This a moving tale about people coming to terms with themselves. Combining lush photography and poignant social commentary in the background, Romas Zabarauskas’s fourth feature is a slick and potent piece filmmaking rife with both love and grief.
Marius (Eimutis Kvoščiauskas) is a corporate lawyer in Vilnius who is approaching a midlife crisis while contemplating the emptiness of his privileged lifestyle. He longs for a companion but most of all, he longs for something that can give his life meaning. When his estranged father dies, his grieving process sets him on a journey to find Ali (Doğaç Yildiz), a Syrian refugee in Serbia whom he got to know through sex-cam sessions. Their meeting prompts these two very complicated men to achieve some sort of redemption.
The strength of the script, also penned by Zabarauskas, is how it ventures beyond the borders of this deceptively simple plot to tackle many issues surrounding gay life in Eastern Europe. The writer-director is still clearly interested in discussing the homophobia in the region, portraying its LGBT people desire to migrate, and exploring how the contact with someone from another background can be transformational. However, he also finds time to comment on upper-class ennui and the social perception of refugees.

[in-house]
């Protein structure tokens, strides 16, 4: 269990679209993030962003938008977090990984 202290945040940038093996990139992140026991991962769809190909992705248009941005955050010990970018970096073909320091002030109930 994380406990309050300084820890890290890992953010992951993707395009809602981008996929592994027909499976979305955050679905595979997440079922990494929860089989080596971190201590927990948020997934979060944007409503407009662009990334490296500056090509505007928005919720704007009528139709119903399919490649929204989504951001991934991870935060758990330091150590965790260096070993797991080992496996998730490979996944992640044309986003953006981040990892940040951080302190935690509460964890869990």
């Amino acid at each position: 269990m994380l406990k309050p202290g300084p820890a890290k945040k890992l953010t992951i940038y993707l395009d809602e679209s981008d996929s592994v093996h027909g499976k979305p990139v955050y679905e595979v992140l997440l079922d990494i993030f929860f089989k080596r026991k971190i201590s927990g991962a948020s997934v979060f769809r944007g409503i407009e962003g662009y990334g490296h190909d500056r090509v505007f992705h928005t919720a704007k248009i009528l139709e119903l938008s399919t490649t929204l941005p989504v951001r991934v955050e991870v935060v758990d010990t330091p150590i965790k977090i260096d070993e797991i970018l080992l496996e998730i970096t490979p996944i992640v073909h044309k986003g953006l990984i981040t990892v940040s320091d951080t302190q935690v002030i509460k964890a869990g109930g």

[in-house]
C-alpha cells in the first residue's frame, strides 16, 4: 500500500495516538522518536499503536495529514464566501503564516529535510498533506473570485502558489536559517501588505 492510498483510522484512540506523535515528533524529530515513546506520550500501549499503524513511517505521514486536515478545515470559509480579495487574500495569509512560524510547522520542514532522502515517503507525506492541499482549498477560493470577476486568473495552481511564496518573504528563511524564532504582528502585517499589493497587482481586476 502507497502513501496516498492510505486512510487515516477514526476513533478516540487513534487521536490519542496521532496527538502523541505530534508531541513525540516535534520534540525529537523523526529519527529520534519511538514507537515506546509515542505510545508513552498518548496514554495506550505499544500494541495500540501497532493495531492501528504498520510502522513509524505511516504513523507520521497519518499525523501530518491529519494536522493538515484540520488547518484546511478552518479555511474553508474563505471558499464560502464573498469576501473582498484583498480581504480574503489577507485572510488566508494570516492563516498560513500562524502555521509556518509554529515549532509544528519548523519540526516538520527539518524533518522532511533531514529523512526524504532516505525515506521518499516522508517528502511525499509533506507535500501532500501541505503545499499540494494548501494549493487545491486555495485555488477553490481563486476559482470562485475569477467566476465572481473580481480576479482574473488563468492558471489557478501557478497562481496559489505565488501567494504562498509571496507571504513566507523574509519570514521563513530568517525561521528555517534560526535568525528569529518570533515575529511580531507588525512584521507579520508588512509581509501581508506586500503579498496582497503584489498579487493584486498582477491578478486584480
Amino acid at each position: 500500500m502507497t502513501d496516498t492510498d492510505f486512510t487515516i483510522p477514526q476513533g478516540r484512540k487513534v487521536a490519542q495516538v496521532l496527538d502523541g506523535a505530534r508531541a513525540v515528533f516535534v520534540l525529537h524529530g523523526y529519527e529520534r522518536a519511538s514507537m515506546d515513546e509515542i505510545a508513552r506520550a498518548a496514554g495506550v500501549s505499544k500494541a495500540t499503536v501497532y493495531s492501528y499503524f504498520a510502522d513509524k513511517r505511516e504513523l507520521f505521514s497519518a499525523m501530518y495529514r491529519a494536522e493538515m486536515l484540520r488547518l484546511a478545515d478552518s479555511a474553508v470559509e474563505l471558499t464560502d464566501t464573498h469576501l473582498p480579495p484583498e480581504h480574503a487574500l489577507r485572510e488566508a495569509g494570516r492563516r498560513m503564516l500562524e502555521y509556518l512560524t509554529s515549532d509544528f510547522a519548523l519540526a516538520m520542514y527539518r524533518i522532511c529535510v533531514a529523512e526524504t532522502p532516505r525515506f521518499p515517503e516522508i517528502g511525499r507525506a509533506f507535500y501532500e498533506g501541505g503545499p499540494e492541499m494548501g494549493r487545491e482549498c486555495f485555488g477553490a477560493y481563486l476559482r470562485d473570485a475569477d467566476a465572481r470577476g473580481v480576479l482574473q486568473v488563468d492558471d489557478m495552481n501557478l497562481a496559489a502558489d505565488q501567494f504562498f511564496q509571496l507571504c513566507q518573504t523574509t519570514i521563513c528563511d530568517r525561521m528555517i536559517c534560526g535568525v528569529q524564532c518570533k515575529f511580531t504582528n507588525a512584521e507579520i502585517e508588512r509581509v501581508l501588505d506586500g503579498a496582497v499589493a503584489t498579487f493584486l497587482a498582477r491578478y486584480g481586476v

The boldness surfaces in the complex portrayal of Ali. The character is a straight-acting bisexual who feels like he’s not gay-looking enough to meet the criteria for special LGBT refugee initiatives. Against all odds, he misses his homeland and refuses to be seen as a victim. Defiance shapes his interactions with all sorts of people.
For his part, Marius has blinded himself to the pointlessness of his life and there’s enough in Kvoščiauskas’s take on the character to suggest that, in a deep corner of his soul, he has not fully come to terms with who he is. While assessing their predicament in a hotel room in Belgrade, both men realise the only way to move forward is to face their inner demons.
Thanks to DOP Narvydas Naujalis, all of this comes across as a very polished affair, with precise camerawork and vivid colours coalescing into exuberant shots (the fact that the two leads are easy on the eye does not hurt either).
Just like the titular character, The Lawyer keeps posing questions, and leaves people mulling over complex issues during its entire duration of 97 times. You will still be searching for the answers long after the credits roll.
The Lawyer was scheduled to show as part of BFI Flare, which was cancelled due to the coronavirus outbreak. Some films, including The Lawyer, were still available to review remotely. Other films are available to watch on BFI Flare at Home (until March 29th).